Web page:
It's not as simple as how many flops can you do. The PowerPC Top500 are created specifically certain types of workloads and are designed by to ran at 100% 24/7. The idle power consumption of those platforms is ridiculous. Super computers are nothing like computers in normal datacenters. Datacenters have large swings of computational usage and do a lot of VMs. Super computers have constant load and run bare-metal for the most part with highly optimized OS's with kernel schedulers that schedule time slices in quantums of minutes instead of milliseconds.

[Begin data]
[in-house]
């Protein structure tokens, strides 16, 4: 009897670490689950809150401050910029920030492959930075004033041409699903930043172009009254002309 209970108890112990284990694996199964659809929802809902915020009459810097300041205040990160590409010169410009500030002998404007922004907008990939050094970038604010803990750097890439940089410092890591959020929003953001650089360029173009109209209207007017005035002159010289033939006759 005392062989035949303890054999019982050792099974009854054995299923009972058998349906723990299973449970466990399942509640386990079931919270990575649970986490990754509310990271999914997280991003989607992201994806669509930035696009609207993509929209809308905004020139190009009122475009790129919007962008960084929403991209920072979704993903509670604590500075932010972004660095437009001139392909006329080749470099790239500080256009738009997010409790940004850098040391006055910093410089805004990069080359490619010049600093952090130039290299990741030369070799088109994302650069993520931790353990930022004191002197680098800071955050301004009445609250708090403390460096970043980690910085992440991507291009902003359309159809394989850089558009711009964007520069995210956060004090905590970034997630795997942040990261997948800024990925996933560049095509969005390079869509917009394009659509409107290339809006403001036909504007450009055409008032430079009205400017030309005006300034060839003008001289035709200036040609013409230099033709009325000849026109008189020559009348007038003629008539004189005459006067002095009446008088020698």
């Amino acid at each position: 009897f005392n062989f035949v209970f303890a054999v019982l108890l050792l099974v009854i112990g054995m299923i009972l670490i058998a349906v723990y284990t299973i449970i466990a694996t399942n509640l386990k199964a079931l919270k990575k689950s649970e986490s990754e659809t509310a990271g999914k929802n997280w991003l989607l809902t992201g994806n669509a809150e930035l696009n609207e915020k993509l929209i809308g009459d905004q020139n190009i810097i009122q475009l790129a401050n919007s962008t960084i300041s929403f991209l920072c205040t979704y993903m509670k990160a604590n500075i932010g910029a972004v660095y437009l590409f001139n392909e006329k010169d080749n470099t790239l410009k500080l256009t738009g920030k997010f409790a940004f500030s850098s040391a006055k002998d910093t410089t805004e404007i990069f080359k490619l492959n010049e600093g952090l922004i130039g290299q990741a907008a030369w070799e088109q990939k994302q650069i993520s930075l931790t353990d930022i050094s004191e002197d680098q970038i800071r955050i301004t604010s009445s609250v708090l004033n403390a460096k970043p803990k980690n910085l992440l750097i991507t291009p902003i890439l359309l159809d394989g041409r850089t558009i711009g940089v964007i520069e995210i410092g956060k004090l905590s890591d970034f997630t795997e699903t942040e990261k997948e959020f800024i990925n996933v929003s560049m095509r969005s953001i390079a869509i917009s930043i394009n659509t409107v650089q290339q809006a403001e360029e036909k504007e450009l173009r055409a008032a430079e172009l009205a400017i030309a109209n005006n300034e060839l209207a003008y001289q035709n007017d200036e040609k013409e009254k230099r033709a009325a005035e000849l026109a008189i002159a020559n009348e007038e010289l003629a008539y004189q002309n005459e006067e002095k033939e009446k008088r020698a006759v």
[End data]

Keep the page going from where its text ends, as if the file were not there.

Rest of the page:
And yes, AMD has great peak flops and can compete with Intel in this area, but AMD's design is biased more like a GPU than a CPU and takes a big hit any time you need to do thread synchronization. Higher latency to flush a cache-line, which is highly detrimental to synchronized performance(Amdahl's law). AMD wanted a large exclusive cache instead of a smaller low latency inclusive cache. ARM is great if you only need a bunch of weak CPU cores. Below 1Ghz, ARM is slightly ahead of Intel. Around 1ghz, ARM runs into efficiency issues and suddenly they draw more power than Intel and only similar performance at best. ARM does beat Intel in some niche workloads, but the same can be said about pretty much any CPU.